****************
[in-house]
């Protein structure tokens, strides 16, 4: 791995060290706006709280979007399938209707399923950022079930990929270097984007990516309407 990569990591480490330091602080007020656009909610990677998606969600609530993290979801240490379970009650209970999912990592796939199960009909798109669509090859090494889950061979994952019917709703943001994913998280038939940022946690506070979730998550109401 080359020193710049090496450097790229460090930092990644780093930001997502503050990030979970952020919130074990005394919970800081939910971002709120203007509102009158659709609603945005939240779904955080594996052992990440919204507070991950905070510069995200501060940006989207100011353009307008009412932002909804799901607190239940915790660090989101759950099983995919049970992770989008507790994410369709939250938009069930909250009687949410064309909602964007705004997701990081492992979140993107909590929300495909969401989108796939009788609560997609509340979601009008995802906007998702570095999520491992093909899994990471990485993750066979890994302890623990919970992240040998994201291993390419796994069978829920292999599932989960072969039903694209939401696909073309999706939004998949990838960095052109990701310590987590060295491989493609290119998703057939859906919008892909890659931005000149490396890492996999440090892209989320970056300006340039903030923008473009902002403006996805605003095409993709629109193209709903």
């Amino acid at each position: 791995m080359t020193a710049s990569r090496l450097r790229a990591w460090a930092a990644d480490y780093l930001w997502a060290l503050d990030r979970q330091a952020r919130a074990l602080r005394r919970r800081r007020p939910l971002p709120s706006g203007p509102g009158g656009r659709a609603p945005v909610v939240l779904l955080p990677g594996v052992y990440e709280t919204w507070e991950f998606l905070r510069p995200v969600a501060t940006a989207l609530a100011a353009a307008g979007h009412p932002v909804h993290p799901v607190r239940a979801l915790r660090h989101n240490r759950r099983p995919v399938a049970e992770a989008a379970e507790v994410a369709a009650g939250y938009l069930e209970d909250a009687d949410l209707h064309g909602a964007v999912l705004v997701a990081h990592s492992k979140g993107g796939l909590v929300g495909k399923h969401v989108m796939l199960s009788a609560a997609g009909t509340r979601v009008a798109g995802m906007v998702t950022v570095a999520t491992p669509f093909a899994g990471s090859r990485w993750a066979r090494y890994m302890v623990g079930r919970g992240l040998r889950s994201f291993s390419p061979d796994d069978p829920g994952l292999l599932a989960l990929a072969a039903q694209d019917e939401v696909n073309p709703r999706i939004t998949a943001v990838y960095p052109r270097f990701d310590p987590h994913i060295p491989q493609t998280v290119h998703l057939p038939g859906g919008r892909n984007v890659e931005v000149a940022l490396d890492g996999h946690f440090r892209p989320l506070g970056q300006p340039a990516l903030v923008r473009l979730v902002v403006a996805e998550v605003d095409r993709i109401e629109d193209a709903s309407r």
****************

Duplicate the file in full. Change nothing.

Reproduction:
[in-house]
């Protein structure tokens, strides 16, 4: 791995060290706006709280979007399938209707399923950022079930990929270097984007990516309407 990569990591480490330091602080007020656009909610990677998606969600609530993290979801240490379970009650209970999912990592796939199960009909798109669509090859090494889950061979994952019917709703943001994913998280038939940022946690506070979730998550109401 080359020193710049090496450097790229460090930092990644780093930001997502503050990030979970952020919130074990005394919970800081939910971002709120203007509102009158659709609603945005939240779904955080594996052992990440919204507070991950905070510069995200501060940006989207100011353009307008009412932002909804799901607190239940915790660090989101759950099983995919049970992770989008507790994410369709939250938009069930909250009687949410064309909602964007705004997701990081492992979140993107909590929300495909969401989108796939009788609560997609509340979601009008995802906007998702570095999520491992093909899994990471990485993750066979890994302890623990919970992240040998994201291993390419796994069978829920292999599932989960072969039903694209939401696909073309999706939004998949990838960095052109990701310590987590060295491989493609290119998703057939859906919008892909890659931005000149490396890492996999440090892209989320970056300006340039903030923008473009902002403006996805605003095409993709629109193209709903």
């Amino acid at each position: 791995m080359t020193a710049s990569r090496l450097r790229a990591w460090a930092a990644d480490y780093l930001w997502a060290l503050d990030r979970q330091a952020r919130a074990l602080r005394r919970r800081r007020p939910l971002p709120s706006g203007p509102g009158g656009r659709a609603p945005v909610v939240l779904l955080p990677g594996v052992y990440e709280t919204w507070e991950f998606l905070r510069p995200v969600a501060t940006a989207l609530a100011a353009a307008g979007h009412p932002v909804h993290p799901v607190r239940a979801l915790r660090h989101n240490r759950r099983p995919v399938a049970e992770a989008a379970e507790v994410a369709a009650g939250y938009l069930e209970d909250a009687d949410l209707h064309g909602a964007v999912l705004v997701a990081h990592s492992k979140g993107g796939l909590v929300g495909k399923h969401v989108m796939l199960s009788a609560a997609g009909t509340r979601v009008a798109g995802m906007v998702t950022v570095a999520t491992p669509f093909a899994g990471s090859r990485w993750a066979r090494y890994m302890v623990g079930r919970g992240l040998r889950s994201f291993s390419p061979d796994d069978p829920g994952l292999l599932a989960l990929a072969a039903q694209d019917e939401v696909n073309p709703r999706i939004t998949a943001v990838y960095p052109r270097f990701d310590p987590h994913i060295p491989q493609t998280v290119h998703l057939p038939g859906g919008r892909n984007v890659e931005v000149a940022l490396d890492g996999h946690f440090r892209p989320l506070g970056q300006p340039a990516l903030v923008r473009l979730v902002v403006a996805e998550v605003d095409r993709i109401e629109d193209a709903s309407r």